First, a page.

*This is the fifth in a series of blogs that I will be writing for everyone to get a basic understanding of this immensely important research field which is poised to become mainstream in a few years and significantly impact our daily lives.*

In my previous blog, I gave a high-level view of why we need to use quantum computers at all in the first place, when there are so many powerful supercomputers available for use. In this blog, I will introduce the building blocks of quantum information processing, namely, quantum gates. There are some important mathematical concepts involved in the definition and functioning of quantum gates. I will be talking about those in forthcoming blogs.

Before I delve into quantum gates, let’s do a quick review of the well-known classical, digital or logic gates. As we all know, these are the fundamental building blocks of all smart digital devices including computers, mobile phone, tablets and so on that we use daily. All information processing in digital devices which use classical bits is done using gates. Gates are basically electronic circuits which have at least one input and exactly one output. The reason why they are also called as logic gates is because the input and output values can be taken as “*True”* or “*False*”. Conventionally, in computer architecture, *True* is given a numerical value 1 and *False* has a value 0. I had mentioned in my first blog, that 0 and 1 are the representation of the classical bits, which are the basic units for all information processing in classical computers and other digital devices. Continuing further, since a gate does not have memory, (that is, it does not retain any information that it received earlier) the value of the output depends solely on the inputs that are given to the gate. This helps in building a truth table which mathematically represents the functionality of the gate. In mathematics and mathematical logic, **Boolean Algebra** is that branch of algebra in which values of the variables are the truth values *True *and* False* denoted by 1 and 0 respectively **[1]**.

The gate with one input and one output is called as the NOT gate. Its function is to reverse the value of the input given to it. That is, if a value 0 (or False) is given as input, the output returned is 1 (True) and vice versa. The truth table for the NOT gate is given in Table 1 below. The gate is represented diagrammatically in Fig 1.

** Table 1 **

Input X |
Output Y |

0 (False) | 1 (True) |

1 (True) | 0 (False) |

** Figure 1**

There are numerous gates with 2 inputs and 1 output. Some of the standard two input gates are AND, OR, XOR, NAND and NOR. As the name suggests, the AND gate returns a value of 1 (True) only when both inputs are 1 otherwise it returns 0. In case of an OR gate, the output is 1 when either one or both of the inputs is 1. An XOR (also called as an exclusive OR) gate is a special case of the OR gate. The XOR gate returns a value 1 only when one of the inputs is 1. Otherwise it returns a value 0. There are other gates such as NAND and NOR gates which give outputs exactly the reverse of the AND and OR gates, respectively. Another important aspect to be kept in mind is about **universal gates**. A universal gate is a gate using which one can implement any other gate. The NAND and NOR gates are universal gates. For more information on logic gates please refer to **[Ref 2]**.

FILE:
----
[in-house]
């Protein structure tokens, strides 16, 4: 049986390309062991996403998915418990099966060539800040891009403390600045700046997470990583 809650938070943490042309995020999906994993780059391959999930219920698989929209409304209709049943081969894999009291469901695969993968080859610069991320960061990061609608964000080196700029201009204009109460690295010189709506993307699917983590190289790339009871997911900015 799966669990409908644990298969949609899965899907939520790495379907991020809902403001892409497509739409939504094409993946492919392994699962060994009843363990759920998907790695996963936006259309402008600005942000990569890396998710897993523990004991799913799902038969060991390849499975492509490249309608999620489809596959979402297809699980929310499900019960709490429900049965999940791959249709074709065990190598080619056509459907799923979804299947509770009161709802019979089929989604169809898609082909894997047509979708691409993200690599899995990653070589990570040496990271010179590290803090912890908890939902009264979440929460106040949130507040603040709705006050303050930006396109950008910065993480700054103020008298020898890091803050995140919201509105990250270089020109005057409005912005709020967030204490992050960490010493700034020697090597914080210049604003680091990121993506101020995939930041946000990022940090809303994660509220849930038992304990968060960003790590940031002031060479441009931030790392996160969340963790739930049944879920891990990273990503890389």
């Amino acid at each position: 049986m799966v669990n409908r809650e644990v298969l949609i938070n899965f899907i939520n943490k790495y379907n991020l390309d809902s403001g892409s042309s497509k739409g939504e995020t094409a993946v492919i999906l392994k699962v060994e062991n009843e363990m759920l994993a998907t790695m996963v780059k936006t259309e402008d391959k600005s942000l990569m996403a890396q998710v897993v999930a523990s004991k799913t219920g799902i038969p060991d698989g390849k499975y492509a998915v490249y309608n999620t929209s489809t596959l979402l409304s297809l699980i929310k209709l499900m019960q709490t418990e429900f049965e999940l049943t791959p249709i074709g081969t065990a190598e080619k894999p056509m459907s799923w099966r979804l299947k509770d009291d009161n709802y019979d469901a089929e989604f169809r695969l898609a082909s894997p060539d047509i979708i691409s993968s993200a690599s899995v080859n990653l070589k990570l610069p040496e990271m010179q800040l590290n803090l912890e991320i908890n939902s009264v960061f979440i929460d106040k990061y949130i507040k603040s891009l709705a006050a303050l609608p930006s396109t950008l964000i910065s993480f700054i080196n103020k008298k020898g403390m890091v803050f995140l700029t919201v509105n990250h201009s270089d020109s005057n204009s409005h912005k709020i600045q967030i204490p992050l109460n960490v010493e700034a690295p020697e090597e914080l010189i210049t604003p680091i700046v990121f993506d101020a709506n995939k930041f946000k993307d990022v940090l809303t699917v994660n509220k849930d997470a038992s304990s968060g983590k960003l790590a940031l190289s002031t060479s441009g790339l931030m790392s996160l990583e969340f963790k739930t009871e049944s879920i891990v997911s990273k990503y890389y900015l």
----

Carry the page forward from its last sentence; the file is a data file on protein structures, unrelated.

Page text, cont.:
Now let’s come to quantum gates. In a quantum computer, in analogy to a classical computer, information is processed by using quantum gates. We have seen earlier, that a classical gate transforms one or more inputs (which are bits) to an output (which is again a bit), through a Boolean algebraic transformation. In a similar manner, at the fundamental level, quantum gates are used to transform qubits from one state to another. Mathematically what this means is that a quantum gate is a ** transformation operator** which transforms a qubit from one quantum state to a different quantum state. One important difference to note in quantum gates in comparison to classical gates is that one can have more than one output in a quantum gate, unlike only one output in classical gates.

We saw above that the mathematical construct of classical gates is Boolean Algebra. For quantum gates the mathematical construct is matrix operations, specifically ** unitary operations**. I will be giving the mathematical foundations of two-level quantum states, qubits and related mathematical constructs and matrix operations in my next blogs.

Before I leave you hanging with anticipation, let me mention some of the one, two and three qubit quantum gates. Examples of the one qubit gates are the Identity gate, X gate (also called the quantum NOT gate), Y gate, Z gate, and Hadamard gate. An example of a two qubit gates is the CNOT or the Controlled NOT gate. Examples of three qubit gates are Fredkin gate and Toffoli gate.

Look forward to sharing more interesting stuff in my later blogs…….

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